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 Retirement planning strategies
It is essential to ensure that you put aside sufficient funds during your working life to allow for a comfortable retirement in the future. You could spend a third of your life as a retired person, so by taking action now, you can help to make this period as financially secure as possible.
Many options are open to retirees in regard to how they use their savings. It is important to seek appropriate advice on
the options available to you. Here we outline some of the key areas to take into consideration when planning for your ‘golden years’.
Initial considerations
Your retirement planning strategy will be determined by a number of factors, including your age and the number of years before retirement. However, there are some other key issues
to consider:
y Do you have an employer pension scheme?
y Are you self-employed?
y How much can you invest for your retirement? y How much State Pension will you receive?
Individuals who reached State Pension age after 5 April 2016 receive a flat-rate pension, worth £179.60 per week where they have at least 35 years of national insurance contributions (NICs) or credits.
Those who reached State Pension age before 6 April 2016 will continue to claim their basic State Pension (plus any additional state pension that they may be entitled to). The basic State Pension in 2021/22 is £137.60 a week.
To receive a State Pension forecast you can phone the Future Pension Centre on 0800 731 0175.
Employer pension schemes
There are two kinds of employer pension scheme into which you and your employer may make contributions. A defined contribution scheme pays a retirement income reflecting
the amount invested and the underlying investment fund performance. A defined benefit scheme pays a retirement income related to your earnings: such schemes are very rare. However, in both cases, you will have access to tax-free cash as well as to the actual pension.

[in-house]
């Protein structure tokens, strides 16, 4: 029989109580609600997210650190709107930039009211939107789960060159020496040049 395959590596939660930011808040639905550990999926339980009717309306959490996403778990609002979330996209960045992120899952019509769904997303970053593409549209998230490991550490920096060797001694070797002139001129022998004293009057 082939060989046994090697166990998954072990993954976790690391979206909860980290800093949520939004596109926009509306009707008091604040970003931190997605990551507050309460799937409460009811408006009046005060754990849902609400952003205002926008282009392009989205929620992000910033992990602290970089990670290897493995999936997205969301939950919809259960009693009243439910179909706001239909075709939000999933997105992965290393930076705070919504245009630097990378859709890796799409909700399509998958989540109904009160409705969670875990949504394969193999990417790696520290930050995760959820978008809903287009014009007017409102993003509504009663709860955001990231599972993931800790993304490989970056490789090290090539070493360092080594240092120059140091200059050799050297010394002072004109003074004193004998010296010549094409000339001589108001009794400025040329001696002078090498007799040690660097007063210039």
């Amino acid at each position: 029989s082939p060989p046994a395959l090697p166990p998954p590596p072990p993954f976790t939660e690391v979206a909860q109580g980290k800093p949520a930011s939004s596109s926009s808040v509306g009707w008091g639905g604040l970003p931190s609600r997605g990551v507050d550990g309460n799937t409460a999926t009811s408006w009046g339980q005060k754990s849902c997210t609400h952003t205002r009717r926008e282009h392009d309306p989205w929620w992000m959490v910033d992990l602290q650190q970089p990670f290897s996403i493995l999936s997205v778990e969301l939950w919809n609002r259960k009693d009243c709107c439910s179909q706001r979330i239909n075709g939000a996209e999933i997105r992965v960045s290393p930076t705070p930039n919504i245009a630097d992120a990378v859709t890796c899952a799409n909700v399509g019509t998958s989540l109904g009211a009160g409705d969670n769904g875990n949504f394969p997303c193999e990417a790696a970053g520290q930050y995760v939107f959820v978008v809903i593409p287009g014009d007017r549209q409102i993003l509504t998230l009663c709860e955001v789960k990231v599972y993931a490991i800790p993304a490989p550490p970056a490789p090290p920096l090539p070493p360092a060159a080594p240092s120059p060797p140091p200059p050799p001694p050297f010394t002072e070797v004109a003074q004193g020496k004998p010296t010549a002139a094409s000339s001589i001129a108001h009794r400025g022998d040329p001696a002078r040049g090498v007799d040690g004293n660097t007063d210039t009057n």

Pensions auto-enrolment
In order to encourage more people to save for their retirement, the government has introduced compulsory workplace pensions for eligible workers. Under auto-enrolment, all employers must automatically enrol all eligible workers into a qualifying pension scheme. From April 2019 there is generally a minimum overall contribution rate of 8% of each employee’s qualifying earnings, of which at least 3% must come from the employer. The balance is made up of employees’ contributions and associated tax relief.
Personal pension schemes
Relying on the State Pension will not be adequate for a comfortable retirement, so if you are not in a good employer scheme, you are advised to make your own arrangements.
To qualify for income tax relief, investments in personal pensions are limited to the greater of £3,600 and the amount of your UK relevant earnings, but subject also to the annual allowance. The annual allowance is £40,000, but this is tapered for individuals who have both threshold income (broadly net income plus any reductions in salary for salary sacrifice or flexible remuneration schemes less gross personal pension contributions) over £200,000 and adjusted income (broadly their income and employer’s pension contributions plus employee contributions via a net pay arrangement) over £240,000. For every £2
of adjusted income over £240,000, an individual’s annual allowance will be reduced by £1, down to a minimum of £4,000.
Where pension savings in any of the last three years’ pension input periods (PIPs) were less than the annual allowance, the ‘unused relief’ is brought forward, but you must have been a pension scheme member during a tax year to bring forward unused relief from that year. The unused relief for any particular year must be used within three years.
  Case Study
   Kevin has not made any contribution into his pension policy so far in 2021/22.
Kevin has unused annual allowances of £30,000 from 2018/19, £5,000 from 2019/20 and £20,000 from 2020/21 (total £55,000). Kevin’s income is less than £200,000.
Kevin’s maximum pension investment is therefore set at £95,000 (£40,000 plus £55,000) for his 2021/22 PIP. He needs to make a pension contribution of £70,000 (current year allowance £40,000 and £30,000 unused relief from 2018/19) in order to avoid the loss of the relief brought forward from 2018/19.
 If contributions are paid in excess of the annual allowance, a charge – the annual allowance charge – is payable. The effect of the annual allowance charge is to claw back all tax relief
on premiums in excess of the maximum. Where the charge exceeds £2,000, arrangements can be made for the charge to be paid by the pension trustees and recovered by adjustment to policy benefits.
Tax relief on personal pensions
Premiums on personal pension policies are payable net of
basic rate tax relief at source, with any appropriate higher or additional rate relief usually being claimed via the PAYE code or self assessment tax return.

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